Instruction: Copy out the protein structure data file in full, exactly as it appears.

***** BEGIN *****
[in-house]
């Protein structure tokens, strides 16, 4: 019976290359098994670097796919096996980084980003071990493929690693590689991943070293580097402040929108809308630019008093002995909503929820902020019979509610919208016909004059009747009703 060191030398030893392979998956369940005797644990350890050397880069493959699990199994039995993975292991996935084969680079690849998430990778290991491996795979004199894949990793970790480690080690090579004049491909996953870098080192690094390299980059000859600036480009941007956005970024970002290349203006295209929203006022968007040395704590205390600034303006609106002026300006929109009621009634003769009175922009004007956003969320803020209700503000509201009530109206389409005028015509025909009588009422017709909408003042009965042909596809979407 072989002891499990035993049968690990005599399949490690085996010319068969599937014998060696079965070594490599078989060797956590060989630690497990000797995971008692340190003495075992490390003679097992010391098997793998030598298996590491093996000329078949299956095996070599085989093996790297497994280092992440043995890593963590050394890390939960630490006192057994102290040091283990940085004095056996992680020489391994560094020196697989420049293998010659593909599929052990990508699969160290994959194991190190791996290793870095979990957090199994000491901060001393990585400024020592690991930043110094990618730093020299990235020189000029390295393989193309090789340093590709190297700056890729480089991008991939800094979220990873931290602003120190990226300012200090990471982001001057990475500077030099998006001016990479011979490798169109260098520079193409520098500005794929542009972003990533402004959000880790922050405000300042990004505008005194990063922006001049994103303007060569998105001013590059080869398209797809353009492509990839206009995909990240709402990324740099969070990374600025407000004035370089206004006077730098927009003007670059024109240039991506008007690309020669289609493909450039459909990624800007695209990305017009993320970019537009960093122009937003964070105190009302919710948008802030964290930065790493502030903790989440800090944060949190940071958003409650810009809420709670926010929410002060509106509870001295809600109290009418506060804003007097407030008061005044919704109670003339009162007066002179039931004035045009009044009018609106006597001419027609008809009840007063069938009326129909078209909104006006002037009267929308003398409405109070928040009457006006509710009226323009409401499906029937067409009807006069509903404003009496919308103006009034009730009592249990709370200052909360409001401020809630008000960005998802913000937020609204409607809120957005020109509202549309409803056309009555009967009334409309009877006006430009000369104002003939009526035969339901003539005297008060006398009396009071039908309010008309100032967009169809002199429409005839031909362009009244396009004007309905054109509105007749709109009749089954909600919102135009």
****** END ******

[in-house]
């Protein structure tokens, strides 16, 4: 019976290359098994670097796919096996980084980003071990493929690693590689991943070293580097402040929108809308630019008093002995909503929820902020019979509610919208016909004059009747009703 060191030398030893392979998956369940005797644990350890050397880069493959699990199994039995993975292991996935084969680079690849998430990778290991491996795979004199894949990793970790480690080690090579004049491909996953870098080192690094390299980059000859600036480009941007956005970024970002290349203006295209929203006022968007040395704590205390600034303006609106002026300006929109009621009634003769009175922009004007956003969320803020209700503000509201009530109206389409005028015509025909009588009422017709909408003042009965042909596809979407 072989002891499990035993049968690990005599399949490690085996010319068969599937014998060696079965070594490599078989060797956590060989630690497990000797995971008692340190003495075992490390003679097992010391098997793998030598298996590491093996000329078949299956095996070599085989093996790297497994280092992440043995890593963590050394890390939960630490006192057994102290040091283990940085004095056996992680020489391994560094020196697989420049293998010659593909599929052990990508699969160290994959194991190190791996290793870095979990957090199994000491901060001393990585400024020592690991930043110094990618730093020299990235020189000029390295393989193309090789340093590709190297700056890729480089991008991939800094979220990873931290602003120190990226300012200090990471982001001057990475500077030099998006001016990479011979490798169109260098520079193409520098500005794929542009972003990533402004959000880790922050405000300042990004505008005194990063922006001049994103303007060569998105001013590059080869398209797809353009492509990839206009995909990240709402990324740099969070990374600025407000004035370089206004006077730098927009003007670059024109240039991506008007690309020669289609493909450039459909990624800007695209990305017009993320970019537009960093122009937003964070105190009302919710948008802030964290930065790493502030903790989440800090944060949190940071958003409650810009809420709670926010929410002060509106509870001295809600109290009418506060804003007097407030008061005044919704109670003339009162007066002179039931004035045009009044009018609106006597001419027609008809009840007063069938009326129909078209909104006006002037009267929308003398409405109070928040009457006006509710009226323009409401499906029937067409009807006069509903404003009496919308103006009034009730009592249990709370200052909360409001401020809630008000960005998802913000937020609204409607809120957005020109509202549309409803056309009555009967009334409309009877006006430009000369104002003939009526035969339901003539005297008060006398009396009071039908309010008309100032967009169809002199429409005839031909362009009244396009004007309905054109509105007749709109009749089954909600919102135009």